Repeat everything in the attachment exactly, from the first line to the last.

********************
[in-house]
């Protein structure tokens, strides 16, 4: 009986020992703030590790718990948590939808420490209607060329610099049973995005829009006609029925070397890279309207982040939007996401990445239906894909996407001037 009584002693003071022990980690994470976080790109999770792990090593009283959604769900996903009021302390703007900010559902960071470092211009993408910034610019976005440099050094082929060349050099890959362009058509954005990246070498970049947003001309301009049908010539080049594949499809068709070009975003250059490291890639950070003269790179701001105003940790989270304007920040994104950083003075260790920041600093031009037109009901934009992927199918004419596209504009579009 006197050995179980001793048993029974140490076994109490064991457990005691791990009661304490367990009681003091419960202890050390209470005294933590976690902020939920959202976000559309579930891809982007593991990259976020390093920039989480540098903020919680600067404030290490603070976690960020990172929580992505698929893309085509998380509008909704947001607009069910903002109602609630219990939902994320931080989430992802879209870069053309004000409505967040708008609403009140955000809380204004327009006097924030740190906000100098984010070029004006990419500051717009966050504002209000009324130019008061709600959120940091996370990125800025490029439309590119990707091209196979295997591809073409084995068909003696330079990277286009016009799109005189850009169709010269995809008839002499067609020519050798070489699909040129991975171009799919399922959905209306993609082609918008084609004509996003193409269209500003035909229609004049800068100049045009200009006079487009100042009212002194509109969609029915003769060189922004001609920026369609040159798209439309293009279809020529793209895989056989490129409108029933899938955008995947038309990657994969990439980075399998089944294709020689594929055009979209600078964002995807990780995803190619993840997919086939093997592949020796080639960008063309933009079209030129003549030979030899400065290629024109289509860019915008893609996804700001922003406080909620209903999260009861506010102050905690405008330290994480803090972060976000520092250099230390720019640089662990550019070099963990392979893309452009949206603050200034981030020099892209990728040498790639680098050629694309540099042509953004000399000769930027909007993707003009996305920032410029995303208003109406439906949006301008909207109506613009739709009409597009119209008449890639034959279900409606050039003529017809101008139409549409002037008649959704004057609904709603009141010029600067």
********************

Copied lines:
[in-house]
């Protein structure tokens, strides 16, 4: 009986020992703030590790718990948590939808420490209607060329610099049973995005829009006609029925070397890279309207982040939007996401990445239906894909996407001037 009584002693003071022990980690994470976080790109999770792990090593009283959604769900996903009021302390703007900010559902960071470092211009993408910034610019976005440099050094082929060349050099890959362009058509954005990246070498970049947003001309301009049908010539080049594949499809068709070009975003250059490291890639950070003269790179701001105003940790989270304007920040994104950083003075260790920041600093031009037109009901934009992927199918004419596209504009579009 006197050995179980001793048993029974140490076994109490064991457990005691791990009661304490367990009681003091419960202890050390209470005294933590976690902020939920959202976000559309579930891809982007593991990259976020390093920039989480540098903020919680600067404030290490603070976690960020990172929580992505698929893309085509998380509008909704947001607009069910903002109602609630219990939902994320931080989430992802879209870069053309004000409505967040708008609403009140955000809380204004327009006097924030740190906000100098984010070029004006990419500051717009966050504002209000009324130019008061709600959120940091996370990125800025490029439309590119990707091209196979295997591809073409084995068909003696330079990277286009016009799109005189850009169709010269995809008839002499067609020519050798070489699909040129991975171009799919399922959905209306993609082609918008084609004509996003193409269209500003035909229609004049800068100049045009200009006079487009100042009212002194509109969609029915003769060189922004001609920026369609040159798209439309293009279809020529793209895989056989490129409108029933899938955008995947038309990657994969990439980075399998089944294709020689594929055009979209600078964002995807990780995803190619993840997919086939093997592949020796080639960008063309933009079209030129003549030979030899400065290629024109289509860019915008893609996804700001922003406080909620209903999260009861506010102050905690405008330290994480803090972060976000520092250099230390720019640089662990550019070099963990392979893309452009949206603050200034981030020099892209990728040498790639680098050629694309540099042509953004000399000769930027909007993707003009996305920032410029995303208003109406439906949006301008909207109506613009739709009409597009119209008449890639034959279900409606050039003529017809101008139409549409002037008649959704004057609904709603009141010029600067």